BANGKOK (AFP) - Thai customs officials sold off hundreds of seized luxury vehicles on Thursday (July 6), including dozens of supercars - although many lots were removed at the last minute after it emerged they were stolen from abroad.
Thailand's role in the global grand theft auto trade has received fresh attention in recent weeks after British police said dozens of stolen supercars had been whisked to the country.
Police in Bangkok have since launched a crackdown, seizing dozens of illegally imported vehicles, including at least seven stolen from Britain, and arresting a handful of car dealers.
The country places a tax of more than 300 per cent on top-end vehicles - a surcharge that investigators say fuels a lucrative black market aided by corrupt buyers, dealers and government officials.
Thailand's Customs Department holds an annual auction for vehicles seized in criminal cases.
On Thursday, buyers raised bids for a variety of gleaming sports cars, from Ferraris to Aston Martins, Lamborghinis as well as luxurious Rolls Royces and Bentleys.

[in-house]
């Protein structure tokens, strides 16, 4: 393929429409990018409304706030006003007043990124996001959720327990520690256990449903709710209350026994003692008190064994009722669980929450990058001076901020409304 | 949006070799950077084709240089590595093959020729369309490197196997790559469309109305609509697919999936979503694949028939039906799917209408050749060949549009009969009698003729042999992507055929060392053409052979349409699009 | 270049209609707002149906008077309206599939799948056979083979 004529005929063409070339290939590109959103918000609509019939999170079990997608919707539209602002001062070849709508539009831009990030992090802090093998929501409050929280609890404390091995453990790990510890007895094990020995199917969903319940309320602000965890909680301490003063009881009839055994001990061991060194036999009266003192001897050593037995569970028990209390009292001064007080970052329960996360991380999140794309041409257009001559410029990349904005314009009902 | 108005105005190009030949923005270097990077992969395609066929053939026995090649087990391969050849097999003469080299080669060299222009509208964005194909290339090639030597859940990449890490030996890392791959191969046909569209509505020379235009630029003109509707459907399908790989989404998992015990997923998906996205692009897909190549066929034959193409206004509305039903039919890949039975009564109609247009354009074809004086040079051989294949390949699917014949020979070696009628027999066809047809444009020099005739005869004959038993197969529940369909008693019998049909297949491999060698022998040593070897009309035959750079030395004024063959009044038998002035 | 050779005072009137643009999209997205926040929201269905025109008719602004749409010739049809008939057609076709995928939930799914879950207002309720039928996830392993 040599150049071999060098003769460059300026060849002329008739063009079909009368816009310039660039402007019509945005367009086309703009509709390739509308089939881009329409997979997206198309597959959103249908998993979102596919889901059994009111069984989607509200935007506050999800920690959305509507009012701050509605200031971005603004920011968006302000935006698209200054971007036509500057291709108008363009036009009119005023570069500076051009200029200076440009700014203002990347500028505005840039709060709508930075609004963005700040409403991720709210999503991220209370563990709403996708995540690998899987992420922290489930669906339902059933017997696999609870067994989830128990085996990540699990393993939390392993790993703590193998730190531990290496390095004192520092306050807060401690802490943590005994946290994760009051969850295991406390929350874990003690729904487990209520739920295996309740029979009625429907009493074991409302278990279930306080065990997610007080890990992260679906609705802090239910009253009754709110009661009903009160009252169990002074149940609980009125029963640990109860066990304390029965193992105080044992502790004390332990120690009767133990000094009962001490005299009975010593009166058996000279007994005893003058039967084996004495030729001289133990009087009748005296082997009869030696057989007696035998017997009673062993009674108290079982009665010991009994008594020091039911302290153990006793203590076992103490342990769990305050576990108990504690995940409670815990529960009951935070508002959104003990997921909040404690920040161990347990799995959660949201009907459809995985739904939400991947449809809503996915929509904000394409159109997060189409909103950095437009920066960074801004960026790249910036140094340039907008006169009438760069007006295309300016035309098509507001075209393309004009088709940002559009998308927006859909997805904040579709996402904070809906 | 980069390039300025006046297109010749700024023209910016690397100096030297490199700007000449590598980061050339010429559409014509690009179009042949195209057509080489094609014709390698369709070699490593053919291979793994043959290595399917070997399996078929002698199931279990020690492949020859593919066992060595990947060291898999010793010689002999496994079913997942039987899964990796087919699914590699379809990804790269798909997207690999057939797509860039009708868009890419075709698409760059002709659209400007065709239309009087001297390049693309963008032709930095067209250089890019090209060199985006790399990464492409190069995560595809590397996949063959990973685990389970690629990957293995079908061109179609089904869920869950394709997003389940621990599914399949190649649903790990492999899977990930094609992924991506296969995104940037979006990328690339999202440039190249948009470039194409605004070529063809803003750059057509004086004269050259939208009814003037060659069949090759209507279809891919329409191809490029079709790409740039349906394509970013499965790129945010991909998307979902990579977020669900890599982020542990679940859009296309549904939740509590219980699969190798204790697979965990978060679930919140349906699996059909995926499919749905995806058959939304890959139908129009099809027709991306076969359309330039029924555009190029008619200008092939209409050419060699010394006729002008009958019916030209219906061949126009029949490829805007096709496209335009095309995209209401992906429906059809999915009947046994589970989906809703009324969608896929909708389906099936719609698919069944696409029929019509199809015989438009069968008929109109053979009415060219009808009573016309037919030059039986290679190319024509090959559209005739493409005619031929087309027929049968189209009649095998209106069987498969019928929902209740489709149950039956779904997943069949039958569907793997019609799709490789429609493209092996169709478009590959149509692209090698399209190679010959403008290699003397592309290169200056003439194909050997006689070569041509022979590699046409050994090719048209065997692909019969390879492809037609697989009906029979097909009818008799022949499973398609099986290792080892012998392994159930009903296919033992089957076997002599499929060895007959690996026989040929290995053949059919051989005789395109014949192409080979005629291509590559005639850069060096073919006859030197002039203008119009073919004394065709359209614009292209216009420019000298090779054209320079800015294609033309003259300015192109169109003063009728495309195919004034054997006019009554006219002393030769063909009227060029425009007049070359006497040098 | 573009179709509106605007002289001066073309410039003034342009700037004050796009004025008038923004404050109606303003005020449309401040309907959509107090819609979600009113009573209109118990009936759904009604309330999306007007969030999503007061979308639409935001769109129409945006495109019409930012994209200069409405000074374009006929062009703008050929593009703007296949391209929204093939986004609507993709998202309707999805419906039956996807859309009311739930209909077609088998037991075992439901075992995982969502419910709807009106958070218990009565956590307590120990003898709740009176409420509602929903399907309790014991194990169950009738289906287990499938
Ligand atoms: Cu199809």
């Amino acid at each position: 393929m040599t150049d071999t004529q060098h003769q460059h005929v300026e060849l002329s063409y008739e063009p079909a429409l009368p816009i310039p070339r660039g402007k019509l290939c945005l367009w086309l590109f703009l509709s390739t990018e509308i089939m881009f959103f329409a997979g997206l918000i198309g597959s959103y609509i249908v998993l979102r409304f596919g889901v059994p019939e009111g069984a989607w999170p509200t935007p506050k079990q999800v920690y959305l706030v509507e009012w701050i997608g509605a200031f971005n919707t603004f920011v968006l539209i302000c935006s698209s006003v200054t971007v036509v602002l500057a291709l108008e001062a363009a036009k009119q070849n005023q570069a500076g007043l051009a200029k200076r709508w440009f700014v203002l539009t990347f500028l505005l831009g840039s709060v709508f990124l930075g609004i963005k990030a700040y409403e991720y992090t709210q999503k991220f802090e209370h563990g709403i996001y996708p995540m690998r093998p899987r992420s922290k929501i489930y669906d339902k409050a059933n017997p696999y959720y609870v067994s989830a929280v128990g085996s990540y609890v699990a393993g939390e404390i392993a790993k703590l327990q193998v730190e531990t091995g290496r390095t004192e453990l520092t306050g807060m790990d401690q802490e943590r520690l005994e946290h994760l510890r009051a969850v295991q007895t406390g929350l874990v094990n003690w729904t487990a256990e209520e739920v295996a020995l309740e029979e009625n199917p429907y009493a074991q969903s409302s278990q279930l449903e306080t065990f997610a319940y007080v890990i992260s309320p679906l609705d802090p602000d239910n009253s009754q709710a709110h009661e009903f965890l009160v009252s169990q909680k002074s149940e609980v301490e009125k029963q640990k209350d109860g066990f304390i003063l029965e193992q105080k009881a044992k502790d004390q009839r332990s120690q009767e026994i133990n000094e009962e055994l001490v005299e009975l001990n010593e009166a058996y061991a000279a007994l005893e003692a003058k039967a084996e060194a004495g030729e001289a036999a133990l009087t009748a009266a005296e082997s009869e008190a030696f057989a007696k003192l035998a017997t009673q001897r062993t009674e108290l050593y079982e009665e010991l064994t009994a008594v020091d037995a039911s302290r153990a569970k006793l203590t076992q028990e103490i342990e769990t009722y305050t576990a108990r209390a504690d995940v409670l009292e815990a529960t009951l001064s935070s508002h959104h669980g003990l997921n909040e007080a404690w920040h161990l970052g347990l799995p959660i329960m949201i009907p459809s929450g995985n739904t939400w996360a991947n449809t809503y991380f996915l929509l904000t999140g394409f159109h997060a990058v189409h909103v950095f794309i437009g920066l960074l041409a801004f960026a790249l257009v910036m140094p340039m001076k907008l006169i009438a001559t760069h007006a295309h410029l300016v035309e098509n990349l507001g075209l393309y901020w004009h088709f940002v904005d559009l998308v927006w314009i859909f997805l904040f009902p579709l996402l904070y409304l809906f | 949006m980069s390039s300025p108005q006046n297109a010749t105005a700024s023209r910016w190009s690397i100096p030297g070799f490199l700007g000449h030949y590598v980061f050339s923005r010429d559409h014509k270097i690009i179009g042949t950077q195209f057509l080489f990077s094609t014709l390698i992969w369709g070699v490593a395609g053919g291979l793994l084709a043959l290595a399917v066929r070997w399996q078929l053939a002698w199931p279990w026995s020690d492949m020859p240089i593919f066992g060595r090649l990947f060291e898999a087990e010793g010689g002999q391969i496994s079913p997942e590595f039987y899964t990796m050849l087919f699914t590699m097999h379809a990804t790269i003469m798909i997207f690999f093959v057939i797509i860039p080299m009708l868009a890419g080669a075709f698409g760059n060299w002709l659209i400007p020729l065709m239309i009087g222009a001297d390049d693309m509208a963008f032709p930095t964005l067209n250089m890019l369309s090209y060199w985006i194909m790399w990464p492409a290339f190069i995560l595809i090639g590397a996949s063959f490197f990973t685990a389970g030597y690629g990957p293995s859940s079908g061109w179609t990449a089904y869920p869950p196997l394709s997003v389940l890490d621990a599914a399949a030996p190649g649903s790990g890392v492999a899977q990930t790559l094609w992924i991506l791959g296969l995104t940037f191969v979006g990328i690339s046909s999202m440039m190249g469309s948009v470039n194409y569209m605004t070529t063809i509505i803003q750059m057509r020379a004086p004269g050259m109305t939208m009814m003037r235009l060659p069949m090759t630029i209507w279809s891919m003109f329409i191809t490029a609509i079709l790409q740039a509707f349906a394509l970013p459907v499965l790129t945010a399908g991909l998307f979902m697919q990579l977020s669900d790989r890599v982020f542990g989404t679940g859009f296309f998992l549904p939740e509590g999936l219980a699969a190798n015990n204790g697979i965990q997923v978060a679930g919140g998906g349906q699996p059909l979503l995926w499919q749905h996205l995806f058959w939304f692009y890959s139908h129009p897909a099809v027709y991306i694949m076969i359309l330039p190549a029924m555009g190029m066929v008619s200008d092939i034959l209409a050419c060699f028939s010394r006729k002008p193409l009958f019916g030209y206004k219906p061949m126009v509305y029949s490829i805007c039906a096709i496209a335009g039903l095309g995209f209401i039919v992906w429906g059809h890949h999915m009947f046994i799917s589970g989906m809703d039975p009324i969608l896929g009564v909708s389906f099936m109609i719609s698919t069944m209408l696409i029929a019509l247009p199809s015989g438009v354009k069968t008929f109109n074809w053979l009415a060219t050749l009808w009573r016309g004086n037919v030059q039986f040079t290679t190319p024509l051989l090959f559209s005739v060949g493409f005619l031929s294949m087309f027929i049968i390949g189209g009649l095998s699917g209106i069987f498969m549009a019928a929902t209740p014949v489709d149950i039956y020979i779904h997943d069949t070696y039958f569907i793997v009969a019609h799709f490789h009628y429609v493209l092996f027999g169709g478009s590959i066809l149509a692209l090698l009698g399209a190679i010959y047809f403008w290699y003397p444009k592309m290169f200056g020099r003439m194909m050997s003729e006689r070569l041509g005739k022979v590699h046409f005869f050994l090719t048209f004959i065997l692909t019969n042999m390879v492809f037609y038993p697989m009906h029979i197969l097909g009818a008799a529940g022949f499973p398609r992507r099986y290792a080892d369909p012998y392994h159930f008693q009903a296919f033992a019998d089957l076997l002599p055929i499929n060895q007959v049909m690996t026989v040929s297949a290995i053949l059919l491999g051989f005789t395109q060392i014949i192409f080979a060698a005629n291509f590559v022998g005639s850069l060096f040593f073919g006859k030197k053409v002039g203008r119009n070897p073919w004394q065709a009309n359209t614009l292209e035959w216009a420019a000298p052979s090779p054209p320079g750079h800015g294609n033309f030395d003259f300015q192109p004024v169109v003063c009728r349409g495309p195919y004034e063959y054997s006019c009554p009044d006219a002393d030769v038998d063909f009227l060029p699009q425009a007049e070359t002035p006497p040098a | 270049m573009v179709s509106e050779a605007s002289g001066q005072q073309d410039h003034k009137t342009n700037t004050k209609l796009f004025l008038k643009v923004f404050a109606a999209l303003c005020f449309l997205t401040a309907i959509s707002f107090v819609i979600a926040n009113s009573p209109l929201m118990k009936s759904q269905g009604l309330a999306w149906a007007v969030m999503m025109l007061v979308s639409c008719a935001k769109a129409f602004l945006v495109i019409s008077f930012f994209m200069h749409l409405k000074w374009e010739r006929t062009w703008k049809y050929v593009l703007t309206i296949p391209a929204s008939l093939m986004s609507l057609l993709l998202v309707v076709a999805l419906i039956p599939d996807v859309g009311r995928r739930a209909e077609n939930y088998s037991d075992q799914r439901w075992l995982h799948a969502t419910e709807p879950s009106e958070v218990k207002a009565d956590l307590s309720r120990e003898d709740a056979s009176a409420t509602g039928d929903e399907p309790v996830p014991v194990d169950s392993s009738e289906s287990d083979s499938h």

Most were confiscated for being illegally smuggled or because the owners had tried to avoid paying the full import tax, while others had been seized from drug gangs and other criminals.
But 95 cars were pulled from the auction sheet in the weeks running up to the bid after checks showed they were stolen from overseas and did not belong to Thailand.
Deputy Customs Department spokesman Kreecha Kirdsriphan insisted the oversight was an innocent mistake.
"When we discovered that those cars were stolen in those countries, we moved them out from the auction list," he told AFP.
Most of the stolen vehicles came from Britain, Malaysia, Singapore and Japan - all countries where drivers drive on the left-hand side of the road, like Thailand.
Among the vehicles removed was a McLaren 650s supercar with a starting price in the auction of 30 million baht (S$1.2 million).
British police contacted Thai officials to say it had been stolen from the United Kingdom, Kreecha said.
Even without those vehicles, the Customs Department hopes to make some US$14.6 million (S$20.2 million) from around 300 cars going under the hammer in Thursday's auction. The Customs Department is then able to use the funds in its budget.
The most expensive car on the list on Thursday was a bright red Ferrari California with a 20.6 million baht starting price. The vehicle has a base price of around US$235,000 in the United States.
While Thailand's economy has been slumping in recent years, its billionaire class is doing just fine and gleaming supercars remain a common sight on the streets of Bangkok - even if they spend much of their time crawling along the city's gridlocked streets.